Washington - Senate Majority Leader Harry Reid has had private conversations about the excommunication of Kate Kelly, who founded a movement to ordain women in the LDS Church, but Reid declined to say how he personally feels about the move by his faith.
Reid, the highest ranking Mormon in public office, told the Las Vegas Review-Journal that he didn't want to discuss his position on Kelly's removal from church rolls or the idea of ordaining women into the priesthood. Reid said he'd talked with his family about the topic but suggested the reporter move on when pressed about his feelings.< p class="TEXT_w_Indent">"I don't do religion here," Reid told the Review-Journal on Thursday in his Capitol office. "I do a lot of things but I don't do religion. It's a personal thing to me. I've had discussions with my family on all these issues. I had one last night, but it's not something I do publicly."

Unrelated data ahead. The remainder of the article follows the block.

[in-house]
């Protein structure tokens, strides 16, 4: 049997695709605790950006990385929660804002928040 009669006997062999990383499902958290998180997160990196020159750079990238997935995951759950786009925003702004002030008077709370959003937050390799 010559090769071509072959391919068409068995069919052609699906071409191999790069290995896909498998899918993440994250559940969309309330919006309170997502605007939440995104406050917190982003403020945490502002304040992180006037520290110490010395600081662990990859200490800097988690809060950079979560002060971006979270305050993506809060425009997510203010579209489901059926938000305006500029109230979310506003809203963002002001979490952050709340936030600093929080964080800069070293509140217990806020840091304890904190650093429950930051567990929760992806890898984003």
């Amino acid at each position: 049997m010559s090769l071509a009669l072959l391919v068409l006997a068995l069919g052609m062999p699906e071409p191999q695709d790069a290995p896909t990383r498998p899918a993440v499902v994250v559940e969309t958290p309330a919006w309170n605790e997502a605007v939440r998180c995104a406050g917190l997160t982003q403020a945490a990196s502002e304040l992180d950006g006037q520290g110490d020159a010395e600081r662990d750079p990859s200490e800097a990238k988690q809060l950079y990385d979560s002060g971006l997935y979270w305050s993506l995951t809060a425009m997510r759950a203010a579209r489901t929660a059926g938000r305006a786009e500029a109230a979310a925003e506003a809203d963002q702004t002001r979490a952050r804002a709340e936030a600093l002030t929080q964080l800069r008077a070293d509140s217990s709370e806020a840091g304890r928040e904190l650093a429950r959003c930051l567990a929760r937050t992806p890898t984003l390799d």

Last November, Reid bucked his faith's position on gay marriage saying that The Church of Jesus Christ of Latter-day Saints and its members are evolving on their views on gay rights.
"When I attend church here in Washington, D.C., I bet more people agree with me than disagree with me, and so the church is changing, and that's good," Reid said.
The LDS Church issued a statement shortly thereafter to affirm that its position on marriage - that it is between one man and one woman - has not changed.
"Marriage between a man and a woman is central to God's plan for the eternal destiny of His children. As such, traditional marriage is a foundational doctrine and cannot change," the church said.
-- Thomas Burr